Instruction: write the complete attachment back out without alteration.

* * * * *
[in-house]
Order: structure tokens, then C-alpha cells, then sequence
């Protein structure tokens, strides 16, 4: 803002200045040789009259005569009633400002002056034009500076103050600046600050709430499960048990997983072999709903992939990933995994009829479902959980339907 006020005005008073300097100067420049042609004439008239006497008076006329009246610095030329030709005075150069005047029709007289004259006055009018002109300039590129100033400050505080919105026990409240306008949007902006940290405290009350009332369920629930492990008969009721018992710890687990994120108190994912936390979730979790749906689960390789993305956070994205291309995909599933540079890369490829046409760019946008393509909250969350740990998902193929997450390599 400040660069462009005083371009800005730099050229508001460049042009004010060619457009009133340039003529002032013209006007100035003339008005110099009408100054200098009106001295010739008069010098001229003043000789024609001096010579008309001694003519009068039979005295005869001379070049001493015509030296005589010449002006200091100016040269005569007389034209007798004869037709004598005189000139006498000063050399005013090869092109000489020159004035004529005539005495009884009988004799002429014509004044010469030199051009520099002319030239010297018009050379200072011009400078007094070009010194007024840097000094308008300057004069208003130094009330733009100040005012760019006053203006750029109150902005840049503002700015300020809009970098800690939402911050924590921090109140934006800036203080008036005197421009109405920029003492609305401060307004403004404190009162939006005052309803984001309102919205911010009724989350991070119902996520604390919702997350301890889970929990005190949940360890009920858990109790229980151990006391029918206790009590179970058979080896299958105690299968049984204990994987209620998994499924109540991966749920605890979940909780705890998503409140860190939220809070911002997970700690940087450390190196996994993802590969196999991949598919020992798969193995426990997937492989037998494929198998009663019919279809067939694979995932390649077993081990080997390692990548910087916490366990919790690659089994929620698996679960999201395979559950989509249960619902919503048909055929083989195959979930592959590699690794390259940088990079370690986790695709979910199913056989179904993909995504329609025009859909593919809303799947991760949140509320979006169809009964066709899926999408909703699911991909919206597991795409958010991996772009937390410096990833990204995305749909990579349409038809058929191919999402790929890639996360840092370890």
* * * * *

[in-house]
Order: structure tokens, then C-alpha cells, then sequence
């Protein structure tokens, strides 16, 4: 803002200045040789009259005569009633400002002056034009500076103050600046600050709430499960048990997983072999709903992939990933995994009829479902959980339907 006020005005008073300097100067420049042609004439008239006497008076006329009246610095030329030709005075150069005047029709007289004259006055009018002109300039590129100033400050505080919105026990409240306008949007902006940290405290009350009332369920629930492990008969009721018992710890687990994120108190994912936390979730979790749906689960390789993305956070994205291309995909599933540079890369490829046409760019946008393509909250969350740990998902193929997450390599 400040660069462009005083371009800005730099050229508001460049042009004010060619457009009133340039003529002032013209006007100035003339008005110099009408100054200098009106001295010739008069010098001229003043000789024609001096010579008309001694003519009068039979005295005869001379070049001493015509030296005589010449002006200091100016040269005569007389034209007798004869037709004598005189000139006498000063050399005013090869092109000489020159004035004529005539005495009884009988004799002429014509004044010469030199051009520099002319030239010297018009050379200072011009400078007094070009010194007024840097000094308008300057004069208003130094009330733009100040005012760019006053203006750029109150902005840049503002700015300020809009970098800690939402911050924590921090109140934006800036203080008036005197421009109405920029003492609305401060307004403004404190009162939006005052309803984001309102919205911010009724989350991070119902996520604390919702997350301890889970929990005190949940360890009920858990109790229980151990006391029918206790009590179970058979080896299958105690299968049984204990994987209620998994499924109540991966749920605890979940909780705890998503409140860190939220809070911002997970700690940087450390190196996994993802590969196999991949598919020992798969193995426990997937492989037998494929198998009663019919279809067939694979995932390649077993081990080997390692990548910087916490366990919790690659089994929620698996679960999201395979559950989509249960619902919503048909055929083989195959979930592959590699690794390259940088990079370690986790695709979910199913056989179904993909995504329609025009859909593919809303799947991760949140509320979006169809009964066709899926999408909703699911991909919206597991795409958010991996772009937390410096990833990204995305749909990579349409038809058929191919999402790929890639996360840092370890």